Posts Tagged 'Ideas for Campus Programming'

Georgia College Teach-In: Events in Ferguson, Missouri

By Gregg Kaufman, ADP National Steering Committee Member

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Georgia College Teach-in on “Events in Ferguson, MO”

A standing room only crowd of nearly 150 students, faculty, staff, and community citizens attended a teach-in at Georgia College that addressed the events in Ferguson, MO and the related issues of race, class, and inequity in American society. Panelists representing a variety of academic disciplines and campus safety spoke, after which audience members asked questions. The presentations included “The Talk” that many young African American males hear about self-protection, black male stereotypes, sociological principles such as “othering,” human geography scales, and finally a critical thinking process based on the principle of charitable interpretation.

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Standing-room only crowd at teach-in.

Approximately half the audience represented local citizens and several people commented that they hoped more teach-ins would provide opportunities for learning and dialogue. Another common idea involved hosting a conversation among campus and community citizens with the police departments that share responsibility for public safety.

A student-led educational event and candlelight vigil for Michael Brown and the Ferguson community was held the next evening on the front campus.

2014 Important ADP Dates and Deadlines

Here are some important dates on our calendar for the upcoming year. What other civic engagement related events are on your calendar?

ImportantDatesLg2014

January

February

March

  • March 10: ADP/TDC National Meeting proposers notified

April

May

June

July

  • July 4: Independence Day

August

September

  • September 1: Labor Day
  • September 17: Constitution Day
  • September 29: Minnesota Regional ADP Meeting

November

AASCU & ADP on the Federal Government Shutdown

Gov't ClosedThe federal government shutdown is garnering a great deal of attention and outrage. Late last week, AASCU, along with five other national higher education associations, issued a joint community statement on the shutdown, calling for our campuses to treat it as a teachable moment and to encourage civic learning and engagement (see below).

AASCU’s American Democracy Project also sent out a query asking campus coordinators if they were utilizing the government shutdown for the purposes mentioned above and, if so, how they were doing it. Stephen F. Austin State University’s (Texas) Democracy Wall, a free speech area similar to the Democracy Plaza at Indiana University – Purdue University Indianapolis (IUPUI), is dedicated to the shutdown this month. SUNY Buffalo State is engaging in classroom-based discussion of the shutdown vis a vis the private capture of public goods and Larry Diamond’s “Physician Heal Thyself” chapters from his 2009 book The Spirit of Democracy: The Struggle to Build Free Societies Throughout the World. And at Western Carolina University, the International Programs & Services office is making sure that students studying abroad or planning to go abroad are well aware of how passport, visas, embassies, and consulates are functioning in face of the shutdown.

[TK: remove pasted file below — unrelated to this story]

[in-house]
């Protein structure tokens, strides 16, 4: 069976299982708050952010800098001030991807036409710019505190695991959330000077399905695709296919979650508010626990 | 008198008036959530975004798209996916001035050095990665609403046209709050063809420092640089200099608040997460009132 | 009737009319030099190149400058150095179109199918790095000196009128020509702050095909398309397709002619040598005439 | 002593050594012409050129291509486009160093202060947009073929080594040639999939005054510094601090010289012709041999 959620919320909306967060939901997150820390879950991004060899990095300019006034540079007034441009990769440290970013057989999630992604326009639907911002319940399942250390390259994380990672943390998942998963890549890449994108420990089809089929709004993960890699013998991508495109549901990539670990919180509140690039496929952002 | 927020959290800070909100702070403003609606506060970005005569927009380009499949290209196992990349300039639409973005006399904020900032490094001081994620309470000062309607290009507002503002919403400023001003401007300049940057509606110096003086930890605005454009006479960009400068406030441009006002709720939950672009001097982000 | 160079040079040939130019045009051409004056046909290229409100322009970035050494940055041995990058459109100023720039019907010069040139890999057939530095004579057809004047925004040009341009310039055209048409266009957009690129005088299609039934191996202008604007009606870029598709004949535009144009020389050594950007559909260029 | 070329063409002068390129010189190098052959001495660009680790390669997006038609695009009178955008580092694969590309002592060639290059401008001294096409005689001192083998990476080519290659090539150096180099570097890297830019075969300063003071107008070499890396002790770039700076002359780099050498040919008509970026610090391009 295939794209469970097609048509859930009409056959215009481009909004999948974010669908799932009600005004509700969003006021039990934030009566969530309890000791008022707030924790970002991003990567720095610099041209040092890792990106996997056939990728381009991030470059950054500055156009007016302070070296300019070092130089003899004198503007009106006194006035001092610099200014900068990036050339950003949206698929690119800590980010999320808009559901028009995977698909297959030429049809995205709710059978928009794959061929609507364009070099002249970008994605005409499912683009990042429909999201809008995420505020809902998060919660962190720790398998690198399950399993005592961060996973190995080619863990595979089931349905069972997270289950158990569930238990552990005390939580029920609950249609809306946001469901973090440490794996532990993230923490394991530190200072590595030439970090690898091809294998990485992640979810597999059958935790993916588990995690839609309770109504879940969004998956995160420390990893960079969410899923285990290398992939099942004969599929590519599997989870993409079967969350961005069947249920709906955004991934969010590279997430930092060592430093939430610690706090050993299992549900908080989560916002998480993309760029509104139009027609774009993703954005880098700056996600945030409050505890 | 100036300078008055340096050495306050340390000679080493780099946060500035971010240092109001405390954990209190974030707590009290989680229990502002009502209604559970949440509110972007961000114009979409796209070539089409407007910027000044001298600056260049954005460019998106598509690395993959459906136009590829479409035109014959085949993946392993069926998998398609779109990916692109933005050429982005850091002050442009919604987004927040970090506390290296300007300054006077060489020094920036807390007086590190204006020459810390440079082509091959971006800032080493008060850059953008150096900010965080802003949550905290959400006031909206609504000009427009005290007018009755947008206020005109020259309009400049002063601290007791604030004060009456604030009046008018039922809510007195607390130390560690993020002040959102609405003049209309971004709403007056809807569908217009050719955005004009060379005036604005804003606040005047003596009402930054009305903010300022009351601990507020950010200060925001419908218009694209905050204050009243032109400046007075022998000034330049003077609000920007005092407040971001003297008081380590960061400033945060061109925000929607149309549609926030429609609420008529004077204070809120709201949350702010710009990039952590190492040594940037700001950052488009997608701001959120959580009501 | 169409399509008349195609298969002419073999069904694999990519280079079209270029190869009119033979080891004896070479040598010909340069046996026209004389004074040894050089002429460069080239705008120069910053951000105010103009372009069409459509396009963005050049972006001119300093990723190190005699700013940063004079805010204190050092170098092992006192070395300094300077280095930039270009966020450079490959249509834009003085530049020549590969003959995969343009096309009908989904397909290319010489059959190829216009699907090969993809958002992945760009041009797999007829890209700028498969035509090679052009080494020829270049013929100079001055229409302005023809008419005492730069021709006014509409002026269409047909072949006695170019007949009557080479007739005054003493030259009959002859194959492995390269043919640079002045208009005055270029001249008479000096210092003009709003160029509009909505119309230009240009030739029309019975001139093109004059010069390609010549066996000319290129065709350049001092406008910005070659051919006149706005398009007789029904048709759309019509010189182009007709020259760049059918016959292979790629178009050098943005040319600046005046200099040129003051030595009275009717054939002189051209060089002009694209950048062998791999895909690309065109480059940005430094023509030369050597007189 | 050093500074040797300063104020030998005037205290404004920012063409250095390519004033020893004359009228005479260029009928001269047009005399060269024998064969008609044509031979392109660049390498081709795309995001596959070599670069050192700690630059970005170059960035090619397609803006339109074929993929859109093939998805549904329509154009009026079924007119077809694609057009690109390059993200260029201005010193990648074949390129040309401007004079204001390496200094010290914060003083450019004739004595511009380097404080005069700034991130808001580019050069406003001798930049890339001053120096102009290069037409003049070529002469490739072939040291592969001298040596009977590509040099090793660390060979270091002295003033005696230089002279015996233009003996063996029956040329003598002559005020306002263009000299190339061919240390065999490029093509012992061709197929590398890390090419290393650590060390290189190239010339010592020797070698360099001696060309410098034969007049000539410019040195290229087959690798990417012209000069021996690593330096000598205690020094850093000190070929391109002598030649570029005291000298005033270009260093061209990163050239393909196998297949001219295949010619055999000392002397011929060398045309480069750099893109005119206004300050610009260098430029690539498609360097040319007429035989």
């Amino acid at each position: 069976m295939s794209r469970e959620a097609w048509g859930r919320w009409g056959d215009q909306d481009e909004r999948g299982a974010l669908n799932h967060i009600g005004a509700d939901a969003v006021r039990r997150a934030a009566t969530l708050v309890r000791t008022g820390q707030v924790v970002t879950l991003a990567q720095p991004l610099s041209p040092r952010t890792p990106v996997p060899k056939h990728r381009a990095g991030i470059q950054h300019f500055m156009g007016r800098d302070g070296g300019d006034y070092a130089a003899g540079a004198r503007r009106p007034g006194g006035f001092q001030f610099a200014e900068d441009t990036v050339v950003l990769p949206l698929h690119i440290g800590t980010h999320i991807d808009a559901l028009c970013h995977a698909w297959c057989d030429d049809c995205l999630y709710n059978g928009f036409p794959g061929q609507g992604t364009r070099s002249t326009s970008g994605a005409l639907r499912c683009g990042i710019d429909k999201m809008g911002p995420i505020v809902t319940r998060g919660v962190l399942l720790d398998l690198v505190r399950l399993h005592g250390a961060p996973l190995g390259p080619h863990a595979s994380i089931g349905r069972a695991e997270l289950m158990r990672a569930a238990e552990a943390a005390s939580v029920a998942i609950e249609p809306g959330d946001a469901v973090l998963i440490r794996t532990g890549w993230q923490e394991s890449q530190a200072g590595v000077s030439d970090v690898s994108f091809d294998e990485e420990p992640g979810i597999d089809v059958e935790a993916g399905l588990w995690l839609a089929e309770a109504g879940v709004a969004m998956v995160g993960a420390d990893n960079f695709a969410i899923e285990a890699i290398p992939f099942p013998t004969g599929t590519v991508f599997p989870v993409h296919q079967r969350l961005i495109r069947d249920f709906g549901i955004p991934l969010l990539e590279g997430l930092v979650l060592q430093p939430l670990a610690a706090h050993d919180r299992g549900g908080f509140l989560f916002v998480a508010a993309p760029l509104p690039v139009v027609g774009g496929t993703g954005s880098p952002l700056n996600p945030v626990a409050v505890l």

Community Statement on Shutdown of the Federal Government

Muriel Howard HeadshotMy colleagues and I write as college and university leaders, concerned about the effect that the ongoing political paralysis in Washington is having on our country. The shutdown of federal agencies and the potential for default if the government’s borrowing limit is not raised are having a significant effect on the nation’s economy and many of our fellow citizens. This stalemate threatens to exacerbate the cynicism Americans already feel about the function and importance of their government.

This is a challenging time for our democratic process, a process which has served our country well for more than 200 years.

We are deeply concerned by the growing resignation of the American people to this “new normal”: the idea that Washington is so broken and dysfunctional that it cannot be fixed, only ignored or ridiculed. Our democratic government is most effective when it embraces open discourse, bipartisan cooperation and the art of compromise. These traditions have served us well since our founding, and are at the heart of the success of the American Experiment.

We believe this gradual acceptance of government dysfunction should be vigorously challenged and that each college and university can play a role in doing so. We call on colleges and universities around the country to bring together students, business and community leaders, and the public to engage in conversations and to be active engaged citizens. We should focus attention on the processes that ensure responsible government and sound budget policy.